“I told em it was the cops and they needed to give up, we had the place surrounded.”  

Big Willie shoved a bear claw into that maw he called a mouth. His lips where gleaming with glaze. “They might just buy that.” He laughed. “Coming out with they hands up. Nobody but an old lady and grocery cart out on the sidewalk.” 

The sugar had gone to his head.  

“She’s right, you know.” I nodded toward the strip mall. We were across the street, parked along the curb on Ventura. “We don’t know what the fuck we’re doing.”  

“Nobody does.” He finished another glazed and washed it down with chocolate milk. “We all just throwing shit against the wall, hoping it stick.” 

Spaghetti again. 

Men are waffles. Women are spaghetti. But Jackie was a waffle. And the two men looking through her past were just wet noodles.  

“Just like sitting here, waiting on this one to lead us somewhere.” He pulled his shirt up and wiped his mouth. “Where she gonna take us? Filipinotown for some fucking adobo.” 

“What’s your beef with her?” I was watching a man rolling tires down the sidewalk. Two at a time towards a dirty tire-shop next to the strip-mall. “Or is just Filipinos in general you don’t like?” 

Big Willie smacked his lips. I had the windows rolled down. My man was kind of ripe. But no one said anything about it. Just upturned nostrils would do. “Loyalty to your boss in a matter like this, she ain’t no friend of Jackie’s.”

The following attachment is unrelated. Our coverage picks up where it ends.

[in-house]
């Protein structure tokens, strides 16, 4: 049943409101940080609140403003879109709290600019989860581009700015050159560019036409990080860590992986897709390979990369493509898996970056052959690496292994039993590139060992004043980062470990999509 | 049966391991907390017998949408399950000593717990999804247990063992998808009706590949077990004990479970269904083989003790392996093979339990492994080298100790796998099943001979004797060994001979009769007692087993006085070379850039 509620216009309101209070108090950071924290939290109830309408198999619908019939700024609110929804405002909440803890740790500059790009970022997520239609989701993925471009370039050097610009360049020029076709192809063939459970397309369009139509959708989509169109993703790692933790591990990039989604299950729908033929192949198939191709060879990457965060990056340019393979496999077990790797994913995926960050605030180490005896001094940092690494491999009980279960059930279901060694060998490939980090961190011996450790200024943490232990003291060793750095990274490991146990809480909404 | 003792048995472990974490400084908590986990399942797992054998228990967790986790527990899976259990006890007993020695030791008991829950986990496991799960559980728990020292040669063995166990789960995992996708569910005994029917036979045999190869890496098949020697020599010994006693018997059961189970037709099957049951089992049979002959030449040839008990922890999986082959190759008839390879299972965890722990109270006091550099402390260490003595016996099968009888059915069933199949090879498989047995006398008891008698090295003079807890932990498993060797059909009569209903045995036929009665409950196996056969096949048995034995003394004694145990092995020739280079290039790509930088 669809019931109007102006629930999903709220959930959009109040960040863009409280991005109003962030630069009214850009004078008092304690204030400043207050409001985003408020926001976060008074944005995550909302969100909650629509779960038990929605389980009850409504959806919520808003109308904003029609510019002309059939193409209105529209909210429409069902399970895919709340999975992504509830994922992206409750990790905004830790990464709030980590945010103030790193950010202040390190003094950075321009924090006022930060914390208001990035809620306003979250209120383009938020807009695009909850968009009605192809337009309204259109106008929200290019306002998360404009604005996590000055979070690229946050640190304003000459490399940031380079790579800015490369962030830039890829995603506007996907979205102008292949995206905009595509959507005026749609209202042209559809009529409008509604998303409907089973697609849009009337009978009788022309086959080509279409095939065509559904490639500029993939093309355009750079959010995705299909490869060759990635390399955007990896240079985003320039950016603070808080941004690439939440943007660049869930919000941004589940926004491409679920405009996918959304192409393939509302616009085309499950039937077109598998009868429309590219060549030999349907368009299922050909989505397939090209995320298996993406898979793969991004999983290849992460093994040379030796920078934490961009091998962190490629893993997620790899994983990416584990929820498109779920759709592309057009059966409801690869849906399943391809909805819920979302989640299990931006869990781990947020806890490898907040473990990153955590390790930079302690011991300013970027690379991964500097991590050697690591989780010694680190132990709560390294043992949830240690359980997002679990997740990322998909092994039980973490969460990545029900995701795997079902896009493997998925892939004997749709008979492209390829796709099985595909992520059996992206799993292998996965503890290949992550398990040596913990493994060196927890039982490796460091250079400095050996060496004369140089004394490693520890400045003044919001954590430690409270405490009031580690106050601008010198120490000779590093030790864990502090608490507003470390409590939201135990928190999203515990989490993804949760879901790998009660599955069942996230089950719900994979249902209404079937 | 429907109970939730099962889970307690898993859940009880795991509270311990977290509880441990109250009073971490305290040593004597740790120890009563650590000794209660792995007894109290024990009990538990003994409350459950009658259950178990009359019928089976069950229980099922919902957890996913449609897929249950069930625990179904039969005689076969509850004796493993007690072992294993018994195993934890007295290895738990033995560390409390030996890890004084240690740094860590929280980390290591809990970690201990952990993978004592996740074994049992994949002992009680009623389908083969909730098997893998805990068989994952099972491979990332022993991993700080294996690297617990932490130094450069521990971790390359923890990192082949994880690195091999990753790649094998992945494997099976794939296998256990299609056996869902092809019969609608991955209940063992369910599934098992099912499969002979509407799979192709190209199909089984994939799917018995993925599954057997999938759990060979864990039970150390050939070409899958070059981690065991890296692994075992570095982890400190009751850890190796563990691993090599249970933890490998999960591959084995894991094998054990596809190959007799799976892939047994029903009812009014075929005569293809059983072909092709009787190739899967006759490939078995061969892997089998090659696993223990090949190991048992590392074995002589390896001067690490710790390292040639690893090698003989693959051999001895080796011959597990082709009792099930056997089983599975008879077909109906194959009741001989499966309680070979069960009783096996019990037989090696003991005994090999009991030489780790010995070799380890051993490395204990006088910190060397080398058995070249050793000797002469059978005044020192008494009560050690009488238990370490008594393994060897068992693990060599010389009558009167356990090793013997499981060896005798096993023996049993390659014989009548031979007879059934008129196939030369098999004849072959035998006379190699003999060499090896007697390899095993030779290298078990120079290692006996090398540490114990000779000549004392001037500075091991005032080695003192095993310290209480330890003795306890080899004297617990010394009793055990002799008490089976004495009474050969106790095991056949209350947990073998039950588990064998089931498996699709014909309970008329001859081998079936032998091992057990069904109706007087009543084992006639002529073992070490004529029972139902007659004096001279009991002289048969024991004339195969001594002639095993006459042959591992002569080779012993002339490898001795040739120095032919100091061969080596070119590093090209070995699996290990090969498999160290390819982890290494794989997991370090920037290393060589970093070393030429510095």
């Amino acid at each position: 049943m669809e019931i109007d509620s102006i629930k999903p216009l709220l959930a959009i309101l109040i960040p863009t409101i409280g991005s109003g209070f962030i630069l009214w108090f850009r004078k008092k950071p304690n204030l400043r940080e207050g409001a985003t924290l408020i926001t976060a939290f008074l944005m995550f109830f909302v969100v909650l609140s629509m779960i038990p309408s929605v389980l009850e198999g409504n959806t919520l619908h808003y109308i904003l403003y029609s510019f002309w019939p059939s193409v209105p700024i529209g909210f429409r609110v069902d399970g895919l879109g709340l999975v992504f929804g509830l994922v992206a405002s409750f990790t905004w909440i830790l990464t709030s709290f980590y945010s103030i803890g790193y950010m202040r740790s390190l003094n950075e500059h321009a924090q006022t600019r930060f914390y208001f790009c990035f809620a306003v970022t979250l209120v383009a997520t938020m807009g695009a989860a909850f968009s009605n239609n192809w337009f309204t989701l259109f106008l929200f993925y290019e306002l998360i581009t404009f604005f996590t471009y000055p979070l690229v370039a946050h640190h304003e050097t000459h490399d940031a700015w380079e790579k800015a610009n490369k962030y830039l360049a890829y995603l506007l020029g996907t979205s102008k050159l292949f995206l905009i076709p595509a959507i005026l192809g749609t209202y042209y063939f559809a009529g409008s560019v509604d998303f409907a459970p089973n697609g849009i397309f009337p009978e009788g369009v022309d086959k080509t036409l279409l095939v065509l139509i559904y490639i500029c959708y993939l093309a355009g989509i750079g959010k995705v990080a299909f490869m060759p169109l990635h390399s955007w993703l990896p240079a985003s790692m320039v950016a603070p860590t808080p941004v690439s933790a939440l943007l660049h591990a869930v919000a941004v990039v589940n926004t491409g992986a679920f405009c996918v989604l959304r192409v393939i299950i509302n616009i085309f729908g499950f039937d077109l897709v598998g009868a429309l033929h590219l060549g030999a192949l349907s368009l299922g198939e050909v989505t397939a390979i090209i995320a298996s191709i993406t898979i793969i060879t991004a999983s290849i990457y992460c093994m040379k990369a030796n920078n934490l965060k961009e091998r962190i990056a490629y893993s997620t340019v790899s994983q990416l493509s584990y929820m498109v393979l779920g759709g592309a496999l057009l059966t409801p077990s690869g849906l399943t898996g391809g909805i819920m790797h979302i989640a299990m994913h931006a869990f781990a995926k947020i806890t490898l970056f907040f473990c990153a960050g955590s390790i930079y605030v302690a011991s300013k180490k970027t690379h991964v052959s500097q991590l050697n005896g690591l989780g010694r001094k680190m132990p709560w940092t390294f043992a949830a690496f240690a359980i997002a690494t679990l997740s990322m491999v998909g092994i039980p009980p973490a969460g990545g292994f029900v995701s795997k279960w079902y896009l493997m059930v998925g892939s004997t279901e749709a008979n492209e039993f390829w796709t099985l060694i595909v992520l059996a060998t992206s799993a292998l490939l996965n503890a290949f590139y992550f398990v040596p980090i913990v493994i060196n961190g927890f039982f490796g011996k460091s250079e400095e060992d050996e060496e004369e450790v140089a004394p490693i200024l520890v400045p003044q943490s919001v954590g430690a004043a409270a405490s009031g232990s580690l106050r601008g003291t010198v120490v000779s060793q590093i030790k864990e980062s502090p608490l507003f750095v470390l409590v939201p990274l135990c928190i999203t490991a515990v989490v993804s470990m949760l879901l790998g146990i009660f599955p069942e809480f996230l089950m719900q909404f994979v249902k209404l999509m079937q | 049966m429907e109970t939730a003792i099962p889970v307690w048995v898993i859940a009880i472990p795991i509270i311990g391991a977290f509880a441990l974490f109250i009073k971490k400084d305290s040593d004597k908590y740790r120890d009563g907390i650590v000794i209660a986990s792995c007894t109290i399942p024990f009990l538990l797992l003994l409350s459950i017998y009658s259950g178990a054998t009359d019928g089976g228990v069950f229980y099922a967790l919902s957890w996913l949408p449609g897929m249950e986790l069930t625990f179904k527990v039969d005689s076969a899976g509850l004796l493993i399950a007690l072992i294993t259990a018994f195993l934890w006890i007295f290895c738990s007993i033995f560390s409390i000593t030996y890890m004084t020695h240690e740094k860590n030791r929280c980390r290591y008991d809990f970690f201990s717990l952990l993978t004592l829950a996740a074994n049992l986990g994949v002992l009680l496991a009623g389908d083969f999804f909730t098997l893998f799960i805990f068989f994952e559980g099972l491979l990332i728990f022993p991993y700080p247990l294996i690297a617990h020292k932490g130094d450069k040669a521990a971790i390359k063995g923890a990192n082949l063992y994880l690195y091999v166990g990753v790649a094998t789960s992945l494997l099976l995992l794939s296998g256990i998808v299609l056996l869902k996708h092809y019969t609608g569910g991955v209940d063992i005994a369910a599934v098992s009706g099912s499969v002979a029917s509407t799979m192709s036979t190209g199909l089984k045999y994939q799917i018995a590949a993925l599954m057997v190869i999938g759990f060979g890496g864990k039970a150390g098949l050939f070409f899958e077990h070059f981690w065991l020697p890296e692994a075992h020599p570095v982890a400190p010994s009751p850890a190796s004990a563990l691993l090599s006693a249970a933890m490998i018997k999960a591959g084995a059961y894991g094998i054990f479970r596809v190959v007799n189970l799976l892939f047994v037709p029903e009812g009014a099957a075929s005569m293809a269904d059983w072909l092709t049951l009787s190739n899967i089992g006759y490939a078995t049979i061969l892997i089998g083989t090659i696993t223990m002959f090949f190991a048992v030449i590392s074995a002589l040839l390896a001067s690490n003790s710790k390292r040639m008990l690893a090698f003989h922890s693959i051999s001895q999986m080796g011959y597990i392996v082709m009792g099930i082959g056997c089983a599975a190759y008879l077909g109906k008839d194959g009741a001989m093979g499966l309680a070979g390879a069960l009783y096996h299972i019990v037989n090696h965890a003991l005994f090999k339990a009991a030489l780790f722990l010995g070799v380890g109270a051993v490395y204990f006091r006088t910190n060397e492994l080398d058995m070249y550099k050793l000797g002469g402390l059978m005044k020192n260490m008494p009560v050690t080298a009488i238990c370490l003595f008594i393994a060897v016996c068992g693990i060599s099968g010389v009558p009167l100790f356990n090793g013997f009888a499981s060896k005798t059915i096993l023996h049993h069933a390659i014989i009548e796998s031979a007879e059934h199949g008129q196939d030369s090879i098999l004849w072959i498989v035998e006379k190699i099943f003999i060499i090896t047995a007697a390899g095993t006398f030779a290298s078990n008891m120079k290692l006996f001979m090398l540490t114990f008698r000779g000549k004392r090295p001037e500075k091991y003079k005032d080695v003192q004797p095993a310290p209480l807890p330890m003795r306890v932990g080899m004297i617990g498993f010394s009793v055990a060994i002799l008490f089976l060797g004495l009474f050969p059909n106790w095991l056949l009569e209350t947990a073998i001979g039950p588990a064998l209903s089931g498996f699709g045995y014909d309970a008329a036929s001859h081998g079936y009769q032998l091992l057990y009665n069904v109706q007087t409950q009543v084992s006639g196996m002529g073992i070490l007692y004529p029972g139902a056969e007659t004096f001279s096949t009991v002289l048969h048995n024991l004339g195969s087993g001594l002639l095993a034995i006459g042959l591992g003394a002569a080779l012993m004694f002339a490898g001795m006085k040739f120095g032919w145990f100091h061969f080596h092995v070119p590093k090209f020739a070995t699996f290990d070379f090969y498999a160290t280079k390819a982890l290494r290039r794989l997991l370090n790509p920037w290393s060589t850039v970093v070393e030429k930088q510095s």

“What’s she supposed to do, two bums off the street come bumping through?” The dude was steady rolling tires on the sidewalk. “I think you got something else you need to work out.”  

The big man was side-eyeing me. Something about that bum remark wasn’t sitting well with him. An old Latino man went by, pushing an ice-cream cart, the bell ringing over the rush of traffic. The tire guy rolled used rubber around him, giving him a nod.  

“What I need to work out, huh.” He had a toothpick between two fingers, working it in a molar. “You got everything wrapped up tight and ready to go, huh. Ain’t nothing nagging in the back of yo head? I’d say I’d like to meet a motherfucker like that. Pick they brain for all the secrets to the universe.”  

“What’d you wanna know?” 

That got a smirk and half a scoff. Andrea left the office around four-thirty. She got into a champagne-colored Prius, that new-fangled mirage of a Toyota, and headed east on Ventura.  

“There’s that fucking color again.” Willie pointed out.